Freedom of Expression for All: Why Stanford is Fertile Ground for Debate

By Nicole Gibbs

Stanford is unquestionably marked by a largely liberal student and professor population. However, contrary to Mr. Hirshman’s assertions, students with conservative viewpoints on campus are neither condemned nor silenced. Those conservatives who claim that their political opinions are unwelcome at Stanford are simply unprepared to foster a minority opinion and are overly sensitive to the implications of their deviations from the majority.

Although the politically conservative are clearly outnumbered, I fail to see the hostility that Mr. Hirshman claims that liberals exhibit toward conservatives on campus. Conservative students are free to express their opinions on all topics ranging from the tax system to affirmative action to gay marriage in informal debate and, when appropriate, in the classroom. Admittedly, subjects on the social end of the spectrum are often more sensitive because of their current prevalence in the media and the personal implications of these issues, and in the heat of a political debate, proponents of either end of the political spectrum are liable to over-identify with their opinion and take personal offense to opposition. At a venue like Stanford, where one party significantly surpasses the other in number, an advocate of the minority opinion will inevitably feel cornered and intimidated by his adversaries. But this is absolutely not a commentary on the prevention of freedom of speech, but rather a reflection of the demographic at Stanford.

College students in America represent a highly liberal sector of the population to begin with, and Stanford’s location, in Northern California, makes this statistic even more dramatic. Given the topic of gay marriage, the regional opinion is clearly in favor of legalization, and the student population mirrors this common liberal standpoint. A conservative student arguing, without any reasonable justification, that gay marriage is an abomination might easily be met with angry responses and perhaps the hostility that Mr. Hirshman refers to in his argument. But a student who voices this same opinion, backing it up with clear ethical justifications, void of prejudices, will rarely be subjected to this same judgment. Sadly, there will always be some narrow-minded liberals who reject any and all opposition to their views and who will likely make hasty judgments, but the same can be said of narrow-minded conservatives. Politics is invariably a difficult and emotional subject, and while I feel that students with such shallow and judgmental interpretations of the field are few and far between at Stanford, I do concede that, unfortunately, some do exist. But perhaps, then, we should be asking how can Stanford help create tolerance among the narrow-minded rather than jumping to unfounded and paranoid conclusions about the political majority’s oppression of its opposition on campus.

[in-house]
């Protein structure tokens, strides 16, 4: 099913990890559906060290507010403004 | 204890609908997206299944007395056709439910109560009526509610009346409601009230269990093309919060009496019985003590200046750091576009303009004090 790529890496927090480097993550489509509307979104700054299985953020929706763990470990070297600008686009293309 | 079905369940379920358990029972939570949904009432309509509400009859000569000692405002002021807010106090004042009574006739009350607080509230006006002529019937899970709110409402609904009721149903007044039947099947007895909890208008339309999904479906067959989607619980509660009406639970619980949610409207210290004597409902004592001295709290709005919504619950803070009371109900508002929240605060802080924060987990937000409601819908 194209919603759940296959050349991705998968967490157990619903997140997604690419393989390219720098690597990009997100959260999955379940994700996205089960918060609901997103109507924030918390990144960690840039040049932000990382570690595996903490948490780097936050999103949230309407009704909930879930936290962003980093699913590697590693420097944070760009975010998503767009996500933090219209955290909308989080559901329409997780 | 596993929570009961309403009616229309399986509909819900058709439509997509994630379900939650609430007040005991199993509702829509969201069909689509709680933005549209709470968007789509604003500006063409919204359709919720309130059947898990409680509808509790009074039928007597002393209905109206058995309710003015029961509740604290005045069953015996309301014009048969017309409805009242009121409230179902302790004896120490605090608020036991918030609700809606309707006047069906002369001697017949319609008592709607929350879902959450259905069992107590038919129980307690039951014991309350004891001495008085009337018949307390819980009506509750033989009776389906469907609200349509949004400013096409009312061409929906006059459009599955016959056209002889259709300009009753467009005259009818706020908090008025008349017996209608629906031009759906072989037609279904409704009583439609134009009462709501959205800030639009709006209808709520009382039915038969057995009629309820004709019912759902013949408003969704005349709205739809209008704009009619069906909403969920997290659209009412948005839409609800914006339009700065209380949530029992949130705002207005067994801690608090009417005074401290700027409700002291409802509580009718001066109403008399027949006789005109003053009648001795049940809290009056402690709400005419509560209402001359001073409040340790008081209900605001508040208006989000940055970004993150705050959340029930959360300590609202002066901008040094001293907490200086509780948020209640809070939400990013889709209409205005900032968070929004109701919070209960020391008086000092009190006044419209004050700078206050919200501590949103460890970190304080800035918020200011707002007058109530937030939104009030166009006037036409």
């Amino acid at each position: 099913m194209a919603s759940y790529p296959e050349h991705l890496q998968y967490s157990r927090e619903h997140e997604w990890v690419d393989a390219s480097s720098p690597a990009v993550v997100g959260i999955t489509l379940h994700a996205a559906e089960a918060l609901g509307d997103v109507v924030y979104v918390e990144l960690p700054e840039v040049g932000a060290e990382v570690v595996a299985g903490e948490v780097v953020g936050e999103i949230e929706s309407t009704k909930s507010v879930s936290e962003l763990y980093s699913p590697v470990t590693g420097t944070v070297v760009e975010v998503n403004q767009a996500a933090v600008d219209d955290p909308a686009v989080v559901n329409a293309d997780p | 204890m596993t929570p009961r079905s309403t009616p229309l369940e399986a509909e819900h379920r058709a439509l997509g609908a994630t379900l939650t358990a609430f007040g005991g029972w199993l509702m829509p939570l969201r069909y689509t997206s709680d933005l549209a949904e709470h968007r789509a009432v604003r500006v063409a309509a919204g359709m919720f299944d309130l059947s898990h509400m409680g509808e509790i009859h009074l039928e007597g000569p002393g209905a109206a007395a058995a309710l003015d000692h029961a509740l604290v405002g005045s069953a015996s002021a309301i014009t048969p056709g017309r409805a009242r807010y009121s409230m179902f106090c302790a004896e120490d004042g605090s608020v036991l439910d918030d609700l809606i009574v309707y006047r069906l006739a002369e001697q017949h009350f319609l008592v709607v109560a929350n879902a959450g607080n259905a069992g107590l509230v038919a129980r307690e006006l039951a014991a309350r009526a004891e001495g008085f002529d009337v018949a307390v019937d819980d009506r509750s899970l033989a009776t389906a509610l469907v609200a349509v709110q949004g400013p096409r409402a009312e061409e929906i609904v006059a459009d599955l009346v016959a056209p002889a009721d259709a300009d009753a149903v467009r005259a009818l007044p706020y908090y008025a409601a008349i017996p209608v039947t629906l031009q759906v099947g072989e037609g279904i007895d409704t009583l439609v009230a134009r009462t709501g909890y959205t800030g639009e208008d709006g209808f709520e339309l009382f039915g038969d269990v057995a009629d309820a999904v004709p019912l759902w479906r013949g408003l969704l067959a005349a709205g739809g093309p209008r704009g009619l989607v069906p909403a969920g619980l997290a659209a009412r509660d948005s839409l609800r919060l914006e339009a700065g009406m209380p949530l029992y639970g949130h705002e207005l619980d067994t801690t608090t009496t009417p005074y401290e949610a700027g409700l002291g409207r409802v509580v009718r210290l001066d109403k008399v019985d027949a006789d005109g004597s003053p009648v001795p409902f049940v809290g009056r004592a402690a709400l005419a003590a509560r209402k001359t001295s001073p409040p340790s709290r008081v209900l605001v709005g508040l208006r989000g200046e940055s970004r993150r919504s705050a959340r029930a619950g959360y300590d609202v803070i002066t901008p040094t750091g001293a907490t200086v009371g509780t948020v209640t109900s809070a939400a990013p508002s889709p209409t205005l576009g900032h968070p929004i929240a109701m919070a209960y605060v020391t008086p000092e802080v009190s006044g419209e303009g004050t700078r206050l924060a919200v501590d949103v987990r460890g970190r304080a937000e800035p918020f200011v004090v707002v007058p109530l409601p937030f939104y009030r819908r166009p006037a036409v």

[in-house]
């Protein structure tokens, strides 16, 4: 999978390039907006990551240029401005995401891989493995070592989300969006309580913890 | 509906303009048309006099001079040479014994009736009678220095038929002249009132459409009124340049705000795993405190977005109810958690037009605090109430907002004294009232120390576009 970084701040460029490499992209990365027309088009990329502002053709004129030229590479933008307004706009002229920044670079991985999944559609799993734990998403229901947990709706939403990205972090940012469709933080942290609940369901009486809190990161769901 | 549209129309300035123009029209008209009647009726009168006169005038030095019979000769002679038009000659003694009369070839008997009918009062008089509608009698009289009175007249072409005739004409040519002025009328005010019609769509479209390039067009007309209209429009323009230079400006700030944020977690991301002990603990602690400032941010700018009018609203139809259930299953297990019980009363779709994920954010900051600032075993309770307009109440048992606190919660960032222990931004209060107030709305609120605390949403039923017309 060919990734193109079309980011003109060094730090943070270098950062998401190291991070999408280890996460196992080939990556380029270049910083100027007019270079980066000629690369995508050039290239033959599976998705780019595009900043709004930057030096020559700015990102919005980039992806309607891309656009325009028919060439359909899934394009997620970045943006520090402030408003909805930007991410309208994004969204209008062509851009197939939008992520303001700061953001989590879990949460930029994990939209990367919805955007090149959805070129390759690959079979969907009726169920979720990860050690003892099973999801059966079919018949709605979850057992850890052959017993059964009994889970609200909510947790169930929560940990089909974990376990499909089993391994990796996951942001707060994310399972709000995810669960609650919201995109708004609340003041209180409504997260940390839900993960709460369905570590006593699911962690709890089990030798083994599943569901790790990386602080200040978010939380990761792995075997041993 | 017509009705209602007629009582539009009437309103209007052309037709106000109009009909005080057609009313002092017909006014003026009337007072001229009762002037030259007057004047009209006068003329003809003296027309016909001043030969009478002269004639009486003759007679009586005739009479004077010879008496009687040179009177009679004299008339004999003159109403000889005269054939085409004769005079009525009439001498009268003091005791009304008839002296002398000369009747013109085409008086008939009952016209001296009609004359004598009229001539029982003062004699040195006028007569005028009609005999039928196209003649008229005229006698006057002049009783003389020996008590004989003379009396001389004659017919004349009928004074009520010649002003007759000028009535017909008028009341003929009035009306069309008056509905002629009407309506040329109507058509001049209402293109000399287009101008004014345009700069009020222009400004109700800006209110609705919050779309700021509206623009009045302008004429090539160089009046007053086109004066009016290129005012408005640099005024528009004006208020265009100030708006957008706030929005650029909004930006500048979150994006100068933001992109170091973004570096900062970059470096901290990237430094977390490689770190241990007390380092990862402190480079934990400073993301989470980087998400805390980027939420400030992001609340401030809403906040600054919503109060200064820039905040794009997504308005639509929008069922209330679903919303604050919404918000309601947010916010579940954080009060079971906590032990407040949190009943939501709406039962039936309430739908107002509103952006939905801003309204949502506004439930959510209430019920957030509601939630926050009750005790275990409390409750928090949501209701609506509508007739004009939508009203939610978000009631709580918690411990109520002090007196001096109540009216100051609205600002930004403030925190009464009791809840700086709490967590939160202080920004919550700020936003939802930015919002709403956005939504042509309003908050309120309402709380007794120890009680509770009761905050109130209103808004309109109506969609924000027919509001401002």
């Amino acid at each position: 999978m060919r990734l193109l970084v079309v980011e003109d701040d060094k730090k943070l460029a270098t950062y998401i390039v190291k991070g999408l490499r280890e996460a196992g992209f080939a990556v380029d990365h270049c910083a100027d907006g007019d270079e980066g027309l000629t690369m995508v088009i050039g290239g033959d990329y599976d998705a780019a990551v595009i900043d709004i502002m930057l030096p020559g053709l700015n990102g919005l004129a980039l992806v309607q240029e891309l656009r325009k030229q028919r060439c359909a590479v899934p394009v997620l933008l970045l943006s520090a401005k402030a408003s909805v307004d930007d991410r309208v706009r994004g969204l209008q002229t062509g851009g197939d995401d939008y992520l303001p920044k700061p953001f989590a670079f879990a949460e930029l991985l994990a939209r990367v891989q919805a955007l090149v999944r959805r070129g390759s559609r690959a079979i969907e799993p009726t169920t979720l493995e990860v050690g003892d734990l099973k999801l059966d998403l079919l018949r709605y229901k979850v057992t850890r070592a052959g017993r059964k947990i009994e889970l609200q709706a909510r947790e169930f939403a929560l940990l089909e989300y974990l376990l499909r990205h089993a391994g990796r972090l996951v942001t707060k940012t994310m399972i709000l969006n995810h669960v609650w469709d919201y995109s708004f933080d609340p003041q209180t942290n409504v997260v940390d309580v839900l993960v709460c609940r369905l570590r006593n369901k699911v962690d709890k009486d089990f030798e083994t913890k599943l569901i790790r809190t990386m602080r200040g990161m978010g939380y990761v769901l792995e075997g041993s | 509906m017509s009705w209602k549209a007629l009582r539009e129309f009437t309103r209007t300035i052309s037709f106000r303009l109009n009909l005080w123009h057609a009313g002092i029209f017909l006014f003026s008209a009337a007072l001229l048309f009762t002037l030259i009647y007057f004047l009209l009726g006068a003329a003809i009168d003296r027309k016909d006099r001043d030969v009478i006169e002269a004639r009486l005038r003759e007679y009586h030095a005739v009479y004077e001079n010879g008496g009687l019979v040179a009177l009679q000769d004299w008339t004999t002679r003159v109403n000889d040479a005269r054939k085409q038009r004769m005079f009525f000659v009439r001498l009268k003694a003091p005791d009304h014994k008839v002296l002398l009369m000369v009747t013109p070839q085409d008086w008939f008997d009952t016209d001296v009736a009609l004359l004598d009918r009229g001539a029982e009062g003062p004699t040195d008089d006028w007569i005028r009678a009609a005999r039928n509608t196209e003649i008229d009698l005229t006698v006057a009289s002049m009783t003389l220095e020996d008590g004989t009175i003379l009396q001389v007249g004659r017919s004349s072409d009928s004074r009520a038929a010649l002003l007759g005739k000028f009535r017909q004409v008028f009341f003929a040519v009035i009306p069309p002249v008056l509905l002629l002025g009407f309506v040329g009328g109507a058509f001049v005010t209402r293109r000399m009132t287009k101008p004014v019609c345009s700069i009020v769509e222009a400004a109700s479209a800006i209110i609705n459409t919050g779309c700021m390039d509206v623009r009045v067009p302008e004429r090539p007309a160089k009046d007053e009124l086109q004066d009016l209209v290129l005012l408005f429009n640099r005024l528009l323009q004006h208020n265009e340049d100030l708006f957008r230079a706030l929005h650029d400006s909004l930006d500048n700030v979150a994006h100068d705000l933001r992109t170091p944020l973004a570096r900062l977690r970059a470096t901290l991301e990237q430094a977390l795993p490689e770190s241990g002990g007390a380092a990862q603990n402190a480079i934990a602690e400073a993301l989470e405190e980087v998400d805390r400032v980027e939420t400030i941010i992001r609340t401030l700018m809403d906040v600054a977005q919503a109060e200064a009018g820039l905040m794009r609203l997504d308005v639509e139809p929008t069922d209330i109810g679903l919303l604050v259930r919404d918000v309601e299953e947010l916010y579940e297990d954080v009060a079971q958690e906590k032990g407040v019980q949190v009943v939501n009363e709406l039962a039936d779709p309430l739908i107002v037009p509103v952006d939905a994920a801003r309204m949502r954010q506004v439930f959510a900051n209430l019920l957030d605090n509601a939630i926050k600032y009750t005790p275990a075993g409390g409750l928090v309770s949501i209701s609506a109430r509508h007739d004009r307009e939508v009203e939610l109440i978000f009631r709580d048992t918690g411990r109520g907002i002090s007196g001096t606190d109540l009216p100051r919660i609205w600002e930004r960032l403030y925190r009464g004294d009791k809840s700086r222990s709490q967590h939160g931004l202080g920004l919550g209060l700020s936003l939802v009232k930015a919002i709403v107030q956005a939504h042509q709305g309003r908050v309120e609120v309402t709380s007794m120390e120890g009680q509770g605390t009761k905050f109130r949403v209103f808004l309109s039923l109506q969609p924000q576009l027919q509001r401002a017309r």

Mr. Hirshman goes on to complain that conservative students feel that their grades will be negatively impacted if their political views become public–an irrational and unjustified paranoia. There is no evidence to confirm that students with conservative views are graded more harshly than their liberal counterparts, regardless of the largely liberal teaching staff. What Mr. Hirshman fails to acknowledge in his argument is that the liberal-to-conservative professor ratios he cites are not radically out of the ordinary. According to one source, over three-fourths of collegiate professors in America identify with the liberal political party, and this percentage increases to eighty-one percent among professors in the humanities. He also fails to mention that perhaps the best-known and most highly acclaimed professor of political science on campus, Condoleeza Rice, is distinctly right wing. In this case, again, I fail to see any particular biases against the conservative party with respect to students or professors on the part of the university.